From frontbench to frontrow: Former PM pulls on rugby boots
FORMER Prime Minister Tony Abbott is used to frontbench battles - but none will have prepared him for his most recent clash of heads.
Twenty-two years after leading Sydney University to a fourth-grade premiership, Abbott dusted off the boots and put the tape around his head as he took the field in a local third-grade rugby match.
At the ripe old age of 60, Abbott took the field for Forestville-based club, Forest, who compete in the NSW suburban second division competition.
His rugby return at Melwood Oval lasted just eight minutes, before succumbing to a calf injury.
Abbott played loose-head prop and packed down in a number of scrums.
He didn't carry the ball, but threw himself into a number of rucks.
Forest beat University of New South Wales 25-14 and Abbott sang the team song in the change rooms.
His late-season cameo appearance came about after participating in a charity sleep-out last year, where he promised to run out for the club.
Abbott's personal assistant is a regular in the fourth-grade side, but with the side in contention for the finals it was decided that the Member for Warringah would play third grade instead.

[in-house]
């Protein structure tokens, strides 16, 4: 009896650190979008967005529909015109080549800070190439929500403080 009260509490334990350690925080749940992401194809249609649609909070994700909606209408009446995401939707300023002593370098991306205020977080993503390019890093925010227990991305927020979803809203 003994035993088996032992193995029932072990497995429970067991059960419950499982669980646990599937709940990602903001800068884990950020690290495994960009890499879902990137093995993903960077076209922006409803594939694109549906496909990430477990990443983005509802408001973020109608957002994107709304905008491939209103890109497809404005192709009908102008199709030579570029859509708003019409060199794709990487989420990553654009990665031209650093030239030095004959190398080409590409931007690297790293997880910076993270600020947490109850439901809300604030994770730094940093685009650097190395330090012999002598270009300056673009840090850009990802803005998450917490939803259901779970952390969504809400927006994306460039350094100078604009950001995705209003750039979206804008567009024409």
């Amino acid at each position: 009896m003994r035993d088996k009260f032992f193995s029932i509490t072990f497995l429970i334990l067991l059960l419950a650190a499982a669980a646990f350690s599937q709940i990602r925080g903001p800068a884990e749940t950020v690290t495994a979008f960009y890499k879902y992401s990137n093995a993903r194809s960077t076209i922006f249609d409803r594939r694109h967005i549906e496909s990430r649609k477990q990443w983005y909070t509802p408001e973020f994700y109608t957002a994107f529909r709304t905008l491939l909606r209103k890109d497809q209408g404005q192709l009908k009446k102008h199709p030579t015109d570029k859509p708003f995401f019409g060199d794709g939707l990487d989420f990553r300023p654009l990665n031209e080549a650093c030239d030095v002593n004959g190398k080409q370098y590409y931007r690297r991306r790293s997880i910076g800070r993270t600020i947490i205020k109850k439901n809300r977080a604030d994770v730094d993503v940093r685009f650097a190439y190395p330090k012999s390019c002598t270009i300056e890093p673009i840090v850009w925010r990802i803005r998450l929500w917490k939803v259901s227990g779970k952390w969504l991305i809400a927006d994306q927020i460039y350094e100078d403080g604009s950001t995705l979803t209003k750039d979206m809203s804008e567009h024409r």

Forest Rugby Club president David Dickerson said that Abbott was an "honorary guest" and therefore didn't have to pay registration fees.
He added that Abbott had expressed a desire to lace up the boots again in 2019.
A former second-grade regular for Sydney University, MAbbott also coached at the prestigious university and even mentored former Wallabies forward Peter FitzSimons who recalled Mr Abbott's enthusiasm for torrid scrummaging sessions.
"One time, when he was coaching me in 1989, Sydney Uni No. 2 was a quagmire of mud, and sensible players had long since retired to the dressing room," Fitzsimons said.
"Again and again and again Abbo put the first and second XV packs through scrums, running from spot to spot to set the new scrum, as we maddened muddy wombats staggered after him.
"Forty minutes in, as our eyeballs rolled with exhaustion, I remember looking at his own beatific countenance, all grin and ears, the rain pouring off his uncovered head and having this distinct thought: 'I think he's a little bit insane … in a hugely likeable way'."